Dashboards such as Crunchboards, Fathom and Spotlight Dashboards connect to your accounting software and turn your financial data into business intelligence reports. They have pre-designed graph, image and number templates that can create scorecards, management reports, sales dashboards, financial and non-financial KPIs, and so on.
These dashboard programs perform several types of analysis such as KPI, profitability analysis, cash flow, trends and printable PDF reports for board meetings.
Here are some examples.
Are there Dashboards for Multiple Apps?
There are also standalone dashboards which can pull information from a number of programs. These multi-source dashboards are really useful for business owners or managers who want a snapshot of the key metrics for running operations from a variety of applications.
For example, a retailer’s dashboard might include a list showing stock levels of the five best-selling products from their inventory program, today’s sales vs average number of sales from their point-of-sale system and accounts-payable invoices waiting to be paid from their accounting program.
This is especially true of smaller businesses that use a collection of programs in conjunction with their accounting program rather than a single enterprise resource planning (ERP) suite.
Dashboards are not just for business owners. Managers can use them to manage jobs in a professional services business or for sales to monitor lead conversions.
Examples of multi-source dashboards include Ducksboard, Geckoboard and 9Spokes.
How Do You Choose a Dashboard?
Whether you’re looking for a single-source or multi-source dashboard program, there are certain aspects worth considering, Dukes says.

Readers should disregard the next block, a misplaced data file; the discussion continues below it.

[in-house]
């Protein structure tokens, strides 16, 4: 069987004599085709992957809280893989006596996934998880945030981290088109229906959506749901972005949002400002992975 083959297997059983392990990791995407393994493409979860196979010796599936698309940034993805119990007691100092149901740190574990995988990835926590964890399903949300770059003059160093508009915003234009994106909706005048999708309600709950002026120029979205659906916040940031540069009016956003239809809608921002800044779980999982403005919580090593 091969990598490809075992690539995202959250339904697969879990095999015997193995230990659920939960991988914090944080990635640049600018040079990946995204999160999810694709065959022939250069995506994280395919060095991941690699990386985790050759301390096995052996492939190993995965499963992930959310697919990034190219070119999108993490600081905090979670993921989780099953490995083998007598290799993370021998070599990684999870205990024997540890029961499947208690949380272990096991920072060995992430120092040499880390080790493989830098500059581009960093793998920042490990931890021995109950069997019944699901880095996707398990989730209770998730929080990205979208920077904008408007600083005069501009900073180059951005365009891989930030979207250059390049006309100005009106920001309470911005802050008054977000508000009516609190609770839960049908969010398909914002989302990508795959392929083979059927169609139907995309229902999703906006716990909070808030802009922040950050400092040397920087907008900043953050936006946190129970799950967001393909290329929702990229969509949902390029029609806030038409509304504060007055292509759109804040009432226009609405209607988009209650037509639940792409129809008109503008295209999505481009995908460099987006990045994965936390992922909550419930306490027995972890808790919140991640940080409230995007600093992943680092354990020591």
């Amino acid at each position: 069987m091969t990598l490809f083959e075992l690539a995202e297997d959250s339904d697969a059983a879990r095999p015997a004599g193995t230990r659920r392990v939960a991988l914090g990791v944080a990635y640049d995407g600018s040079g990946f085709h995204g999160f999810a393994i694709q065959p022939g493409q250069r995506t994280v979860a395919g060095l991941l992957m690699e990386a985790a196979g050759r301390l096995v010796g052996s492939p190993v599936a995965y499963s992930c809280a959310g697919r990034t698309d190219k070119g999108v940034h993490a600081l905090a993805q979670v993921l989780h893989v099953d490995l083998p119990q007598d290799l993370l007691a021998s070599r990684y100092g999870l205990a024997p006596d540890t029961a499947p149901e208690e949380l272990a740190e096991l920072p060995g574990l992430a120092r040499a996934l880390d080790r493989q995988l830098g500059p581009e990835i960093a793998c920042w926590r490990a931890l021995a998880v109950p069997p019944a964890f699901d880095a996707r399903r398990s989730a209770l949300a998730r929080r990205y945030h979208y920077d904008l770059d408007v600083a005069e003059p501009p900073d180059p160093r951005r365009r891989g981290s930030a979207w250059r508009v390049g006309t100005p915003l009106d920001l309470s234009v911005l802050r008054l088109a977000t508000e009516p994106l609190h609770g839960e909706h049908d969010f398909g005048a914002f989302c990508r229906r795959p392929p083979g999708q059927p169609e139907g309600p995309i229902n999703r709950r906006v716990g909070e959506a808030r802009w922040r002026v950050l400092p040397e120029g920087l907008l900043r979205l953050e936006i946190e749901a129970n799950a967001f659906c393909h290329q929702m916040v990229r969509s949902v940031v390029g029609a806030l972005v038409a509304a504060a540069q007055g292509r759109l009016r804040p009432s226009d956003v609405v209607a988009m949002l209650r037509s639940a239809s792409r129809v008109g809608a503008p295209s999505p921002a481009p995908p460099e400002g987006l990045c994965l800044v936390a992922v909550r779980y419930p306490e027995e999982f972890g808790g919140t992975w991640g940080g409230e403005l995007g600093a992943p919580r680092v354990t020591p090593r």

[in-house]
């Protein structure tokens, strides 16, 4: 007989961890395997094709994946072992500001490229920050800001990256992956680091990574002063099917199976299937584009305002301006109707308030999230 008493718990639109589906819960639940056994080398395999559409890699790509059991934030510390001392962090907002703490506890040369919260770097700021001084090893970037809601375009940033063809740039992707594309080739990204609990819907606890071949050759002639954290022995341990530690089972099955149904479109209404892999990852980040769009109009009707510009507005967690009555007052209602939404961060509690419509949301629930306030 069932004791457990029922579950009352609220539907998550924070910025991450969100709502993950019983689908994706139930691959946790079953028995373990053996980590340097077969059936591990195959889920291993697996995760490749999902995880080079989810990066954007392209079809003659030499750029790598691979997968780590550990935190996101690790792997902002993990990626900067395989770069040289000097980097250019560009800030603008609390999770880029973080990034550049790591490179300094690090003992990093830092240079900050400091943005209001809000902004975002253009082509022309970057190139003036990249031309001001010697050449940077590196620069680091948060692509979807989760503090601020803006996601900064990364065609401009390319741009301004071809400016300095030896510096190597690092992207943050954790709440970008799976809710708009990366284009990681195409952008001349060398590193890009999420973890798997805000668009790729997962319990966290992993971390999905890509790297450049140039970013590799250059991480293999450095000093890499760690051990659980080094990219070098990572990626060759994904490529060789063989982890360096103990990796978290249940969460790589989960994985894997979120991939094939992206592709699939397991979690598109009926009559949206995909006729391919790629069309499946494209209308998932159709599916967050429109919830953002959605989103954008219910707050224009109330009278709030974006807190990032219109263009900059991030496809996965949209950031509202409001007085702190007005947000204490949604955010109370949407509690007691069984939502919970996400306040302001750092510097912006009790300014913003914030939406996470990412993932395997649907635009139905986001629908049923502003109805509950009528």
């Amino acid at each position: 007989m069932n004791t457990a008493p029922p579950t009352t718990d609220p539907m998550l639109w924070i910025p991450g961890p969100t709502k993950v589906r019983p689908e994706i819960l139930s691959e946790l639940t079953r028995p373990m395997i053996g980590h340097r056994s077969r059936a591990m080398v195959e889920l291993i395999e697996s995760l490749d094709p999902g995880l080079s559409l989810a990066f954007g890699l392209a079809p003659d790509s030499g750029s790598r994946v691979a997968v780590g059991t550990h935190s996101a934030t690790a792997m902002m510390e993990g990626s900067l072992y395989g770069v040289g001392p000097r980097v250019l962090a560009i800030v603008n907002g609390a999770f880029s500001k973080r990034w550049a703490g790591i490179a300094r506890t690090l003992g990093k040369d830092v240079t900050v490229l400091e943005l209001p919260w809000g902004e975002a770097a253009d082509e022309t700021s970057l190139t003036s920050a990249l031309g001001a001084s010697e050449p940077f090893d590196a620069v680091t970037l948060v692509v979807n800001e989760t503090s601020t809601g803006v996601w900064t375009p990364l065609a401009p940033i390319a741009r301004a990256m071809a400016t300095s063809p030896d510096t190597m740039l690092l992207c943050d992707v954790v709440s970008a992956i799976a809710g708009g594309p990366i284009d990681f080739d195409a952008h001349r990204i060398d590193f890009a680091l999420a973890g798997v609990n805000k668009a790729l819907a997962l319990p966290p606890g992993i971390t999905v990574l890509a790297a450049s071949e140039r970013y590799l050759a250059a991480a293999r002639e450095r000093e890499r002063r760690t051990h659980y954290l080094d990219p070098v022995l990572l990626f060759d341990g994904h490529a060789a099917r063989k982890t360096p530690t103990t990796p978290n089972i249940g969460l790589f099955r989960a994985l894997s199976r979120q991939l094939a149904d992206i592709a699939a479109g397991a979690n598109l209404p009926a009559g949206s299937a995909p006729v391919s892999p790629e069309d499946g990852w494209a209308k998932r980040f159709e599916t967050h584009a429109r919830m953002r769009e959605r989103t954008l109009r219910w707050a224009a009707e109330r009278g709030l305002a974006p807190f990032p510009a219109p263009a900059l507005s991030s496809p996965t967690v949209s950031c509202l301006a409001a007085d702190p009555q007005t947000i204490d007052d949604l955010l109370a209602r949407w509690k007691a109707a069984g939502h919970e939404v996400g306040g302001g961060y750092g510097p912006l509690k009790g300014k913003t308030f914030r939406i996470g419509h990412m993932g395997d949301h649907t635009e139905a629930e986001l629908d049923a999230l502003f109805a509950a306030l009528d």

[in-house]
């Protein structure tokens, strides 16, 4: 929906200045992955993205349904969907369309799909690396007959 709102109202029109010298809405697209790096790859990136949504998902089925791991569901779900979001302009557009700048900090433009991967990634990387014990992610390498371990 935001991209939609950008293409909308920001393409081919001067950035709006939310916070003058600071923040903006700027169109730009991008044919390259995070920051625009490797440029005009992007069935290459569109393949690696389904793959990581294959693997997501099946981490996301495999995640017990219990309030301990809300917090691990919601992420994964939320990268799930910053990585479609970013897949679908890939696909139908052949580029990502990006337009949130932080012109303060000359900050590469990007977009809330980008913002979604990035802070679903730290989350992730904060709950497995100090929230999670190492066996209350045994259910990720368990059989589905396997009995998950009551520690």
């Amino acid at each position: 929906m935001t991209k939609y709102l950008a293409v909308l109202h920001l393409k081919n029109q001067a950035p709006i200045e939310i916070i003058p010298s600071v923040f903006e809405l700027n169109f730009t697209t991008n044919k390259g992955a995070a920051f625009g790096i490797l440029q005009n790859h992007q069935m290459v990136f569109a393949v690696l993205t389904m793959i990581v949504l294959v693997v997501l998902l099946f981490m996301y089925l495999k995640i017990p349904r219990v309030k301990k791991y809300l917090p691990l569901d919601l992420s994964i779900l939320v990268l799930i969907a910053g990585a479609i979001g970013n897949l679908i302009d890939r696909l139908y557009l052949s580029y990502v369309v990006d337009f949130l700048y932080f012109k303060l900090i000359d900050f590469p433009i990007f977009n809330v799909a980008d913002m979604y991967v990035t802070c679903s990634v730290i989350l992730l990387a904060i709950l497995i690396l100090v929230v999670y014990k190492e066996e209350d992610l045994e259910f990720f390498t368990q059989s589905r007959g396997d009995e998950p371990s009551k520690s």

- Connections. Online programs can connect to each other so they can pass data either in one or both directions. This eliminates the hassle of exporting and importing data manually. Although this is not a large task it is a huge factor in why programs are often abandoned due to lack of use. Automatically updating information is critical, so make sure the dashboard connects directly to the application/s you need it to. You will often see the term API, or application programming interface, referred to in this context. It is just the name for the connectors in each program that determine the type of data that can pass between the two.
- Frequency. Sometimes two online programs will say they connect automatically through an API but they might only update the data once a day. That’s less useful than a connection that refreshes the data every hour or (best case) in real time. Of course, you might not need your invoices payable updated in real time, so evaluate the frequency based on your needs.
- Visual appeal. The dashboard has to look good. This is not just for aesthetic reasons. You are more likely to miss something if an important metric is not suitably visible or highlighted.
- Drill down. Dashboards should give you access to the data behind a graph or number and do it quickly, Dukes says. “You should be able to click on a bank account graph and examine the numbers behind the curve.”
So that’s a basic introduction to dashboards. Next week we will look at how to set up a dashboard effectively.